High-Frequency Stimulation Better for Chronic Back and Leg Pain, Study Says
National Pain Report November 2, 2016
A recent study reported in Neurosurgery demonstrates long-term superior results of high frequency spinal cord stimulation (SCS) versus traditional low-frequency SCS in the treatment of chronic back and leg pain. High-frequency SCS, referred to as “HF10,” is stimulation applied to the spinal cord at a rate of 10 kilohertz in brief intervals. In contrast, conventional SCS therapy involves lower frequency stimulation over longer periods of time. Dr. Leonardo Kapural of the Center for Clinical Research and Carolinas Pain Institute co-authored the study, noting that HF10 “offers lasting reductions in back and leg pain after other treatments have failed.”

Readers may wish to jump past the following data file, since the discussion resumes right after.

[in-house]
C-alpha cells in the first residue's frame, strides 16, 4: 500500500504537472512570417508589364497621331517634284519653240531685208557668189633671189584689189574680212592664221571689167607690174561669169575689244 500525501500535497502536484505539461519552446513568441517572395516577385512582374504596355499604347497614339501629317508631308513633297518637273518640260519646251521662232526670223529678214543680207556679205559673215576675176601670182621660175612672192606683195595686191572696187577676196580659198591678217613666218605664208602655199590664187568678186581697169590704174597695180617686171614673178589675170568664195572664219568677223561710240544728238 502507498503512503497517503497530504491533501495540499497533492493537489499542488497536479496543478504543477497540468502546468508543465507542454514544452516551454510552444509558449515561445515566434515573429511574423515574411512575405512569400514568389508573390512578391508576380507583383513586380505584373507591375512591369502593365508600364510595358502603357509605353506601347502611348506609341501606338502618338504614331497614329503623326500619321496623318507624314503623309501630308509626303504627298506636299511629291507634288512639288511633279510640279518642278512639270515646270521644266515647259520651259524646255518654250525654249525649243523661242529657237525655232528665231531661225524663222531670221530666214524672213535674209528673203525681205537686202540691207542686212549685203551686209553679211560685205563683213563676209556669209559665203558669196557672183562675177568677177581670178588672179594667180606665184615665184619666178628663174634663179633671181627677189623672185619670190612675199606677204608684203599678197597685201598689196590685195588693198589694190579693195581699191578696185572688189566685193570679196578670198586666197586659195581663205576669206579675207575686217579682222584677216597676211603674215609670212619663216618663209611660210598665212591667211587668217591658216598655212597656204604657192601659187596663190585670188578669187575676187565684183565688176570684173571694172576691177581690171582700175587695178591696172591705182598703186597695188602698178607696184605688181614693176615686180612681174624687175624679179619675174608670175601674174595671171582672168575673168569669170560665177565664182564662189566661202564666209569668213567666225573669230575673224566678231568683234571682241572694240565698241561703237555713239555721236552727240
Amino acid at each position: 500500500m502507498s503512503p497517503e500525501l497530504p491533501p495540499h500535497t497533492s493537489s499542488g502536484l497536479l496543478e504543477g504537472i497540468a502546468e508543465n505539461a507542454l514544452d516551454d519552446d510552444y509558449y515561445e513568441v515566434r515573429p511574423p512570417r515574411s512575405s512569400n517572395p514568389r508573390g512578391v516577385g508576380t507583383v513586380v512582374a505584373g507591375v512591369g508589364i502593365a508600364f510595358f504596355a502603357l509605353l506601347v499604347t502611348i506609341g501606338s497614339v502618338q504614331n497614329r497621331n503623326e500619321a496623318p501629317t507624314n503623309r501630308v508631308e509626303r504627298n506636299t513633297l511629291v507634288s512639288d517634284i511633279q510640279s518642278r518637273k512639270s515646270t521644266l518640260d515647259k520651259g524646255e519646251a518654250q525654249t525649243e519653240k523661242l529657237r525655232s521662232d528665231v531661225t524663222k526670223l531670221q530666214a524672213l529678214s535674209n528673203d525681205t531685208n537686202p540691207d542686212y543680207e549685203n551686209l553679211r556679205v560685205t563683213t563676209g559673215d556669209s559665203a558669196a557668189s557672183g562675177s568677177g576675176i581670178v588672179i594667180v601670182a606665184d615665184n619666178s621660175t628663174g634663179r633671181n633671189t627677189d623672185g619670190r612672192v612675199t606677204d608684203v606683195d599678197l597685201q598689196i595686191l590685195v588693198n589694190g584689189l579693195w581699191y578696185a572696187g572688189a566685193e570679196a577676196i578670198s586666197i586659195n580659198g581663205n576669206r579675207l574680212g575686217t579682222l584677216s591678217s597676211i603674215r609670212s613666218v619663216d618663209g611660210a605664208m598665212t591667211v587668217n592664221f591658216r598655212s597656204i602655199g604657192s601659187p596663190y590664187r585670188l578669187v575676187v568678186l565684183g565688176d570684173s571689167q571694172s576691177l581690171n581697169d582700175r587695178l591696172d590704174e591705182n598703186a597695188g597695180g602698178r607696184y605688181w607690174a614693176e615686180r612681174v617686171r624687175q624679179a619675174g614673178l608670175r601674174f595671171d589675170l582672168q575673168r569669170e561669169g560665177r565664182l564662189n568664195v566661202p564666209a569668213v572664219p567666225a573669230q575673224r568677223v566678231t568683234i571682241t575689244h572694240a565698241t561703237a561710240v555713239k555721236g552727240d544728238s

Patients with moderate to severe back and leg pain were studied over an extended period of 2 years. Medical histories demonstrating multiple unsuccessful pain treatments was a common factor among participants. Nearly 90% of the 171 patients studied had prior back surgery, and approximately the same proportion of the sample had been taking opioids. The subjects had been treated at 11 different pain clinics in the United States, and were suffering from chronic pain for an average timeframe of 14 years. Participants in the study were randomly divided into two groups: one group was treated with the HF10, the other treated with traditional SCS therapy.
Pain scores at the 90 day mark following treatment resulted in pain decreasing by at least half for 44% of back pain patients and 55% of leg pain patients who received conventional SCS. More than 80% of HF10 patients achieved similar levels of pain relief. At the 2 year mark of follow up, the HF10 success rate remained high with 76% of participants reporting decreased back pain scores and 73% leg pain improvement. For SCS patients, their response rates were lower at 49% for back pain and 49% for leg pain. Overall, HF10 participants averaged a 5-point decrease in back pain score versus the average 3 point reduction experienced by traditional SCS patients, on a 0-to-10 rating scale.